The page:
Re: Current Updated Revision Number
From: Julian Foad <julianfoad_at_btopenworld.com>
Date: 2003-09-09 01:22:19 CEST
David Waite wrote:
Maybe. Certainly I cannot see a good (simple) implementation yet, and I would not want to see it implemented in a very complex way.
> If the point is to have a version for customer/user reporting, why not
That is surely a Good Thing to do. It is harder than just having a keyword which gets updated by Subversion, but it is not Very Hard. For one thing, someone or something has to think of a new name for each new tag. The question is: Will most users find this an acceptable method? Can we help to make it acceptable, by providing example scripts, tag naming suggestions, etc.? Yes, I think we can.
> With a tag you are reporting every version of every file,
Yes - a tag gives a precise identification even from a mixed-revision WC, whereas "svnversion" would have just said "this is a mixture of revisions between X and Y", which is not enough information to reconstruct the working copy later.
> and tagging implies a release process.
It does. That's fine for people who are accustomed to having a release process. I think this discussion applies to people who do not "release" anything but just use Subversion in a very simple way. For instance, I have some of my source files stored in a local repository, and all I do most of the time is commit changes:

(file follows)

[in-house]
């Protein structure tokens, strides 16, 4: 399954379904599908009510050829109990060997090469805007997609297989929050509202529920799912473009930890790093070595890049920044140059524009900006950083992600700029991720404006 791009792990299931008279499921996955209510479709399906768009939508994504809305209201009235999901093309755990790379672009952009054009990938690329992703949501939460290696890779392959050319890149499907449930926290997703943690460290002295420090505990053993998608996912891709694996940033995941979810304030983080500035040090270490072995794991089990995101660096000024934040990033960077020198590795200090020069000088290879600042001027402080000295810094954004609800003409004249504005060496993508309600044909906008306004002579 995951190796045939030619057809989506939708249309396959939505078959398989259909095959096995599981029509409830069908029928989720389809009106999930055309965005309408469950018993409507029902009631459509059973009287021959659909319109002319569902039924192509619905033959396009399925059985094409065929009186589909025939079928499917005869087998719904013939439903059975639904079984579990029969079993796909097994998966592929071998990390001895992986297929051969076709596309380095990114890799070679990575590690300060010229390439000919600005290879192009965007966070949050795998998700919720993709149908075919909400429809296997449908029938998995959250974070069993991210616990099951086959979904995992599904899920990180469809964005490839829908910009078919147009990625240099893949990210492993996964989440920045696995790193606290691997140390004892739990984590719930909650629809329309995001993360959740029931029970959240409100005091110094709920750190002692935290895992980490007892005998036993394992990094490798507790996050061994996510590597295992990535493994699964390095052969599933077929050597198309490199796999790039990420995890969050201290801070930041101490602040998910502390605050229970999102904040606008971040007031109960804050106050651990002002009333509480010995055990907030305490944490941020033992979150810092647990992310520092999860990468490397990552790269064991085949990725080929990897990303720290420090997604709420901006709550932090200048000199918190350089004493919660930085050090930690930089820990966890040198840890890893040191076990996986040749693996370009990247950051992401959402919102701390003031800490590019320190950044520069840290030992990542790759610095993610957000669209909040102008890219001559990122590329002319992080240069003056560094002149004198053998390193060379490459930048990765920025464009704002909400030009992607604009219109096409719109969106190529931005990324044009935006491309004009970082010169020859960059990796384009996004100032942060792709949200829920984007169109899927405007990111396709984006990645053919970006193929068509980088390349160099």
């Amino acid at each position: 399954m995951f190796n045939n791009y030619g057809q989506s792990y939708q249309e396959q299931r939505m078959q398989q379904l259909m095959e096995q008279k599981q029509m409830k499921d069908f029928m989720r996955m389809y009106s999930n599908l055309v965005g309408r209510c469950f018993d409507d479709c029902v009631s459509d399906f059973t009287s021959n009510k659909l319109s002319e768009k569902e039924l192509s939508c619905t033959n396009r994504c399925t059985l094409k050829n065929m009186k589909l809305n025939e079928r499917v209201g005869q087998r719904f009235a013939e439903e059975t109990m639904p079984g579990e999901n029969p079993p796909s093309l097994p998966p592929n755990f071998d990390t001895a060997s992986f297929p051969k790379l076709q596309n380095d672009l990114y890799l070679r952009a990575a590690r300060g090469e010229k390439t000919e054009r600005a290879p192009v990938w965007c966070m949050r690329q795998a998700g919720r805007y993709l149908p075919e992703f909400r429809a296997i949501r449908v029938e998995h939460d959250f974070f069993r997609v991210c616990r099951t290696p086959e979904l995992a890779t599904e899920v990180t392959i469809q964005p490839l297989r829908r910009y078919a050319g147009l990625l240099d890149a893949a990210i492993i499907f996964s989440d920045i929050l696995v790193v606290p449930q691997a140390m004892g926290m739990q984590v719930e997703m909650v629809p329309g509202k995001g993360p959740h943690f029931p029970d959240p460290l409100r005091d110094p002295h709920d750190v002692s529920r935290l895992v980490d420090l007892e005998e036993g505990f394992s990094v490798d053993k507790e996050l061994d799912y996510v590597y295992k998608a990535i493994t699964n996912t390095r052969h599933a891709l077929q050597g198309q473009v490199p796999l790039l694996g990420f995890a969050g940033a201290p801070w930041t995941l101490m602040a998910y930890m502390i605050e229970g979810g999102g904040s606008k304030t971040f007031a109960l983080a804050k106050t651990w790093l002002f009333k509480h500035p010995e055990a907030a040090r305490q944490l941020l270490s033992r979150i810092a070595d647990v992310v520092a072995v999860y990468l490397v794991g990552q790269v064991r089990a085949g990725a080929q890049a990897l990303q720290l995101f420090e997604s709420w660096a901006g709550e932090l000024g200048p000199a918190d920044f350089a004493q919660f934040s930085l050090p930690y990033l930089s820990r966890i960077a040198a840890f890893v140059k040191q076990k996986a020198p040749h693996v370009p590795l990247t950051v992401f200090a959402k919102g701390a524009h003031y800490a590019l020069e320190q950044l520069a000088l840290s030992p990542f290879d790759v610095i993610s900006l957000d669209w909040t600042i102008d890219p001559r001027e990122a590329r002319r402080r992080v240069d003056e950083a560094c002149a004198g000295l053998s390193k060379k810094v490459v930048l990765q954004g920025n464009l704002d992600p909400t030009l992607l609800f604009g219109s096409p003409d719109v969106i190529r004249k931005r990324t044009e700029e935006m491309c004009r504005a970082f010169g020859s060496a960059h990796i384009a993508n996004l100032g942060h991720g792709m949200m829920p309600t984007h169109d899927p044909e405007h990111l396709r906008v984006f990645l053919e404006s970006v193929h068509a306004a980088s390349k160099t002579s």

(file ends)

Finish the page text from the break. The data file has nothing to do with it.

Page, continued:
~> # edit, compile, test ...
I do not even "update", because no-one else accesses this repository so my working copy is always up to date anyway. If I were to want a tag for each commit, which is the sort of scenario that we are talking about, then I would want a script to use in place of "svn commit" that, as well as doing the commit, chose a tag name and created the tag. Could we offer something like these as suggestions:
Someone with Windows/DOS knowledge would need to fill in the "set TAG=" examples.
> Developers who insist on giving customers/users non-tagged code which is
Yes, that should be acceptable.
> Am I missing something?
I don't know. I am missing something: a grasp of how easy or hard it might be to provide a minimal-effort solution for minimalist users.
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